Monday, January 16, 2012

School Districts Have Act 10 Remorse

Imagine that you were leasing a car from Dealership A.  You got into the lease as part of a contract that you signed with the people riding in the car with you and were helping pay for the car.

But suddenly, the government ruled that you no longer had to abide by the contract you signed in good faith and you were free to go wherever you wanted to to lease a car.

You immediately go to Dealership B and lease a car from them, because it looks like a better deal.  However, Dealership A did some hard work, got a federal business grant and now gets a chance to offer their customers a significant discount.

You become outraged and demand that Dealership A give you that money they got and give it to you so you can use it to pay Dealership B.  When Dealership A, somehow managing not to laugh in your face at such a ridiculous demand, says no, you take them to court.

How far do you think you'd get before the case got tossed as being frivolous?

Not very far, most likely.

Yet that is what a number of school districts are doing right now.  They dumped their health insurance provider, WEA Trust as soon as Act 10 allowed them.

But WEA Trust had gotten some federal money to help defer the costs associated with the early retirements that stemmed from Act 10.  In turn, they are offering that discount to their customers.

Now the school districts that kicked WEA Trust to the curb is demanding that they hand over the federal funds to them, even if they are no longer customers of the company.

That is some really skewed thinking on the schools' part.

But what strikes me as really odd is that the right wingers are taking the side of the school districts.  In other words, they are actually OK with a government arbitrarily taking money from a private company.

Too bad they don't feel that way all the time.  Then the Big Businesses could start paying their share and lower the tax burden on the rest of us.  But then again, that would make sense, which is asking too much from the conservatives.


  1. Is this like me paying for home insurance to one company for 10 years, then deciding to switch companies and insisting that the first company pay for hail damage or fire or whatever?

  2. Here's why you're wrong: WEA may be a private company, but it has never competed fairly in a free market. It's customers were forced to be it's customers because of the unions. They didn't have to operate efficiently or offer better pricing than they did because the school districts couldn't go somewhere else anyway. They basically had a monopoly on the market. Conservatives have no problem taking money from them because they never competed on a level playing field anyway. They want the money to go back to the school districts to offset some of the higher-than-market costs that the districts absorbed before they had the flexibility to shop around.

    I'm surprised that liberals are okay with WEA Trust, especially given their opposition to privately-administrated healthcare exchanges. This is basically the same thing, only here the money is being taken out of the schools and transferred to a private company that was able to charge whatever it wanted regardless of what the competition was offering. Strange.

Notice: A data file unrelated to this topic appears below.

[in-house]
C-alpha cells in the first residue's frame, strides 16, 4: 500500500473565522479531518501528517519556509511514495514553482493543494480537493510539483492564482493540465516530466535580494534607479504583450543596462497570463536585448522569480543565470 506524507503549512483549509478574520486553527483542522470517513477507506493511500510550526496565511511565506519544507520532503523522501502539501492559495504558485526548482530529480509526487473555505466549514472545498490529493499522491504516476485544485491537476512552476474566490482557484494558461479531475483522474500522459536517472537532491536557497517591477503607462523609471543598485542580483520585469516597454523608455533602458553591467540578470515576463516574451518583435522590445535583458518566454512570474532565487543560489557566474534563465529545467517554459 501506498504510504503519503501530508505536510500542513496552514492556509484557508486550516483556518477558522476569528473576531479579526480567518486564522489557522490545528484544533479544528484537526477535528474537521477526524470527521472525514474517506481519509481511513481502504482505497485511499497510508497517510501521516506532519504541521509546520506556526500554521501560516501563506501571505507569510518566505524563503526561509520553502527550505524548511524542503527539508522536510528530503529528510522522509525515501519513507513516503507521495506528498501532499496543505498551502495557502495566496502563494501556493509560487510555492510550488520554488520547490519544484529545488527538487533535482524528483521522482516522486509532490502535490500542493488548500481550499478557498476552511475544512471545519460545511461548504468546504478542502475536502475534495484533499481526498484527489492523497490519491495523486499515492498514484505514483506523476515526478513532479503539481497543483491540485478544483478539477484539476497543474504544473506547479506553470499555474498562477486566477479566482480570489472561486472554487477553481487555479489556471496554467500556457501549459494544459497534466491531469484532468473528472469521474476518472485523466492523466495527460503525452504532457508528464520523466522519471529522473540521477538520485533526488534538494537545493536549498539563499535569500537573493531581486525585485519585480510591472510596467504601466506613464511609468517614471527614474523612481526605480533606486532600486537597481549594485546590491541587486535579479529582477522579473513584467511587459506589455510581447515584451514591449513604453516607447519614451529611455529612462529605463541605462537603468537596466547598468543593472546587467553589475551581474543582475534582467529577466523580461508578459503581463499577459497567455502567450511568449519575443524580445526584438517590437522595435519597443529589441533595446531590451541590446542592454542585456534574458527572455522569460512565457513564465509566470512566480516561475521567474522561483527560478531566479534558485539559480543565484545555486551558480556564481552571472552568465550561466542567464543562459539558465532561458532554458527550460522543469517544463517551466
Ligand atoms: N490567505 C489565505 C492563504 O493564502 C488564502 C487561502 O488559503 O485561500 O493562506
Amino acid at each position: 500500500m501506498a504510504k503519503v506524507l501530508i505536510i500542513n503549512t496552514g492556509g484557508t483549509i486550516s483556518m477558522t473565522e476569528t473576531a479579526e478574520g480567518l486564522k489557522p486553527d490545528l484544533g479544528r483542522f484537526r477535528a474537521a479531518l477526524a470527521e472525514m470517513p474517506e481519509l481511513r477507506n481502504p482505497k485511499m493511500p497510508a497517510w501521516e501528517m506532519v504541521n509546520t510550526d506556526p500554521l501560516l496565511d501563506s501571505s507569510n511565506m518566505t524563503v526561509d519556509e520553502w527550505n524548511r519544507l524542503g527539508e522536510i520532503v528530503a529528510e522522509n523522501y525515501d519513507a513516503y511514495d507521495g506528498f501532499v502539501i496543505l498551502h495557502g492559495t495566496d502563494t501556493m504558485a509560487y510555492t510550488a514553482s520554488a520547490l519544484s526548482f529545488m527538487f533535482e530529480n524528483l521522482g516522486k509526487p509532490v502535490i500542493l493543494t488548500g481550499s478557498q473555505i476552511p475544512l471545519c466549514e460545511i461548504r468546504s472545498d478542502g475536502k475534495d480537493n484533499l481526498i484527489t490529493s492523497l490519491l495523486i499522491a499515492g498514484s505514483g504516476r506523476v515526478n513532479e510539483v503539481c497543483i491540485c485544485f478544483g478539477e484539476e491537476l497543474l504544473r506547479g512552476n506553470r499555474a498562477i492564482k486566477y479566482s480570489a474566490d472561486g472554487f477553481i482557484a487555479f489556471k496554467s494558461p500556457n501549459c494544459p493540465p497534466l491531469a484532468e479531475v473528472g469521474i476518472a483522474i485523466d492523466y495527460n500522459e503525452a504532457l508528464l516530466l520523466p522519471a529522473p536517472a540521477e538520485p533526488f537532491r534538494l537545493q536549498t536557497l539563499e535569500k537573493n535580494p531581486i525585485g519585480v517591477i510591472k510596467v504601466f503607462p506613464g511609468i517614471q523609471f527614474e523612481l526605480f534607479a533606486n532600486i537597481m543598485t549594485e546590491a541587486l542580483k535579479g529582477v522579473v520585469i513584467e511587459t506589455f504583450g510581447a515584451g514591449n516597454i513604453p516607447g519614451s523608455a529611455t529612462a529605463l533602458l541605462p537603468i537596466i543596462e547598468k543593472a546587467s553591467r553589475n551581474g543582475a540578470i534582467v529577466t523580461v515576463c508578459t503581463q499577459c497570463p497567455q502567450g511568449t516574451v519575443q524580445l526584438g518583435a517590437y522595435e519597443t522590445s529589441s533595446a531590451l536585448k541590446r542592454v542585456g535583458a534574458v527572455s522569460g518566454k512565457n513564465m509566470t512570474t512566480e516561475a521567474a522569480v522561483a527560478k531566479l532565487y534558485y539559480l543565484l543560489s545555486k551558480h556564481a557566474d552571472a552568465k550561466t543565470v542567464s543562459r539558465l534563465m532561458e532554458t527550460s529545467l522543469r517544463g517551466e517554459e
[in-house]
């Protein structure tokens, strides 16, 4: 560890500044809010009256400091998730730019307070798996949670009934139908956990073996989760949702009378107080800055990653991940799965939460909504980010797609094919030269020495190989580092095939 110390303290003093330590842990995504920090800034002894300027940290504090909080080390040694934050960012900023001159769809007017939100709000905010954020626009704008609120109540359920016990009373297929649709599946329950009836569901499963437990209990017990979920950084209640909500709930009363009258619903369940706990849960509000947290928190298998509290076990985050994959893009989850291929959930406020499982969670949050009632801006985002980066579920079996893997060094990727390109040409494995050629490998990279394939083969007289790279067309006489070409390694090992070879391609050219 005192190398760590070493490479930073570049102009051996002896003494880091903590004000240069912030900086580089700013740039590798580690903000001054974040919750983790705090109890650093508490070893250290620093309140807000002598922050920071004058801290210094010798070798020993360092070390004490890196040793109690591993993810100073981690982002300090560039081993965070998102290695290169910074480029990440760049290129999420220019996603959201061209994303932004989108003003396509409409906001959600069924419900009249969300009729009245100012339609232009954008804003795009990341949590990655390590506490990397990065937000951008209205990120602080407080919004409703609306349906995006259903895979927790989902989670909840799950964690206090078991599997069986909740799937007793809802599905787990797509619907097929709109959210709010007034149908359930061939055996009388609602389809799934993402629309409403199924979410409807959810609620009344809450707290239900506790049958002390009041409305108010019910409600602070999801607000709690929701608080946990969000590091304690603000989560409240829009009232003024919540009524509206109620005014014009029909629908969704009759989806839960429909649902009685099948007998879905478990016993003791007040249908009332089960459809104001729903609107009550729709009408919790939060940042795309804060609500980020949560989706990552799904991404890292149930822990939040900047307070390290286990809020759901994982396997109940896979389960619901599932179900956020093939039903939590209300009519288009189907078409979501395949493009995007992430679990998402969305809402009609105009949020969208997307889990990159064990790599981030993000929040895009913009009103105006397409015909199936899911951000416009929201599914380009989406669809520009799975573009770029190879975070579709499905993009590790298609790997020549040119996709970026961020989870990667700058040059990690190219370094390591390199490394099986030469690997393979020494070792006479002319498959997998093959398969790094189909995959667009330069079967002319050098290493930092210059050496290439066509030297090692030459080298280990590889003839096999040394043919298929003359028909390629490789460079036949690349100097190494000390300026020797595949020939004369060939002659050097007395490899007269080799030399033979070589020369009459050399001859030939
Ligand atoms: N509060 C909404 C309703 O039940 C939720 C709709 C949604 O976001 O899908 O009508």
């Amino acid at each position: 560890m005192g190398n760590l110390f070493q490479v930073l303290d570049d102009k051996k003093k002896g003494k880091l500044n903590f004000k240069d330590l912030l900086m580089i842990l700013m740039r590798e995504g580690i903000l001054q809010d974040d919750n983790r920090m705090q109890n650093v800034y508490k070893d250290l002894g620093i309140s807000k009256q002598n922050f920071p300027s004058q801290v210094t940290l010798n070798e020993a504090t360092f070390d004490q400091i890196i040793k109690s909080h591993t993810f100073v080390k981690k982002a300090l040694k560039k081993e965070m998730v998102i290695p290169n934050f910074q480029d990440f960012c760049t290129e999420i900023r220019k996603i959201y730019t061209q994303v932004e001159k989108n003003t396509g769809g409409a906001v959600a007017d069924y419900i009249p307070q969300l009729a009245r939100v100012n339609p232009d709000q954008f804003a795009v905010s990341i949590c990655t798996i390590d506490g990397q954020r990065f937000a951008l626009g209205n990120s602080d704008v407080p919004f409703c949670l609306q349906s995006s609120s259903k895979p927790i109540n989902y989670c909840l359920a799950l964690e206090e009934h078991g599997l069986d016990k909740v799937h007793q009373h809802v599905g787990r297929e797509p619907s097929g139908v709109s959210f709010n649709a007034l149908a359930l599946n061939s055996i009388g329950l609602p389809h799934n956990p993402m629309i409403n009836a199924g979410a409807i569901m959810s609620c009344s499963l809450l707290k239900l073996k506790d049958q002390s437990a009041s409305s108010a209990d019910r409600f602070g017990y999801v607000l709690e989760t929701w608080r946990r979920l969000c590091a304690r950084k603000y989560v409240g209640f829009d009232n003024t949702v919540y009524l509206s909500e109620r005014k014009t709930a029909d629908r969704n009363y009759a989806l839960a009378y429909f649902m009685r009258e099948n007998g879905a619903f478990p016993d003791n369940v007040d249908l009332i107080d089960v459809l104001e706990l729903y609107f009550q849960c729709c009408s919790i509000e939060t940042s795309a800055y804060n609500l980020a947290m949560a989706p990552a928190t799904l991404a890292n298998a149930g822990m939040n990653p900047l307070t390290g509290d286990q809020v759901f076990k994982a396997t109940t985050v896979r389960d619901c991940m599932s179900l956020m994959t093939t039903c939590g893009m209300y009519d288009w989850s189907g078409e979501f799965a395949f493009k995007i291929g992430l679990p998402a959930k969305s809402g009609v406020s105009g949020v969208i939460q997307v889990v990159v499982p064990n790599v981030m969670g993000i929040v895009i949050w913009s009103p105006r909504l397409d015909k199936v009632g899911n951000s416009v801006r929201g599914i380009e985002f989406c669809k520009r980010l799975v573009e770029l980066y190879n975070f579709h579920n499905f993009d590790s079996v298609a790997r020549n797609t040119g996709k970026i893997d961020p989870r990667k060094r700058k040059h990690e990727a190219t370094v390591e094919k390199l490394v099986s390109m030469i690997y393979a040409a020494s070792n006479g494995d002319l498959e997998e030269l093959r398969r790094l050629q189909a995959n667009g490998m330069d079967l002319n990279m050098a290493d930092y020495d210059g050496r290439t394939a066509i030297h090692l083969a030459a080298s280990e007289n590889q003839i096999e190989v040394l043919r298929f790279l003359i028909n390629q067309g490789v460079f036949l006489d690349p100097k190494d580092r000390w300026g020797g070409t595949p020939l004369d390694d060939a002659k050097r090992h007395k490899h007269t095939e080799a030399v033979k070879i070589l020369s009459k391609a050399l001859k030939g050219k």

In any event, don't set up WEA Trust as the victim here. And in response to the first comment, you're misunderstanding the issue. The money was received last year (or rather, received FOR last year) and it should be credited to the districts that were customers last year. In the situation you are describing, yes, I would fully expect my old insurance company to be on the hook for hail damage or fire damage that occurred during the time that I was insured by them. Let's say in March there was a storm that damaged my roof. The insurance company sends out an inspector to assess the damage, but for some reason the report gets delayed for three months. In May, I decide to switch carriers. In June, the inspector finally reports back to the first insurance company that the storm that damaged my house in March - when they were my insurance company - did indeed warrant a payout. In that case, the first insurance company would absolutely be liable.

    This is not a difficult concept to grasp if you simply look at the facts. Your position on this indicates that you are not in fact concerned with the districts being treated fairly and being able to make responsible financial decisions, but rather your interest is in ensuring that the unions and union-funded entities receive all of the money they possibly can regardless of who it is taken from.

  3. The school districts weren't "forced" to do anything. They negotiated these things. If you're not happy with their decisions, don't blame the unions for driving a hard bargain. That is what the free market is supposed to be about.

    As for the claim that the money was meant for last year, only the school districts are saying that, but I haven't seen their evidence to support that position.

    But the kicker or your argument is the complaint that the school districts are being treated unfairly. Where is your concern about fair treatment when the school districts decided to screw over the teachers? The fact is the school districts are scrambling to find every penny they can to help alleviate the problems they are going to face in the 2012-13 budget because Walker's budget will cause these budgets to implode, thanks to the Walker plan.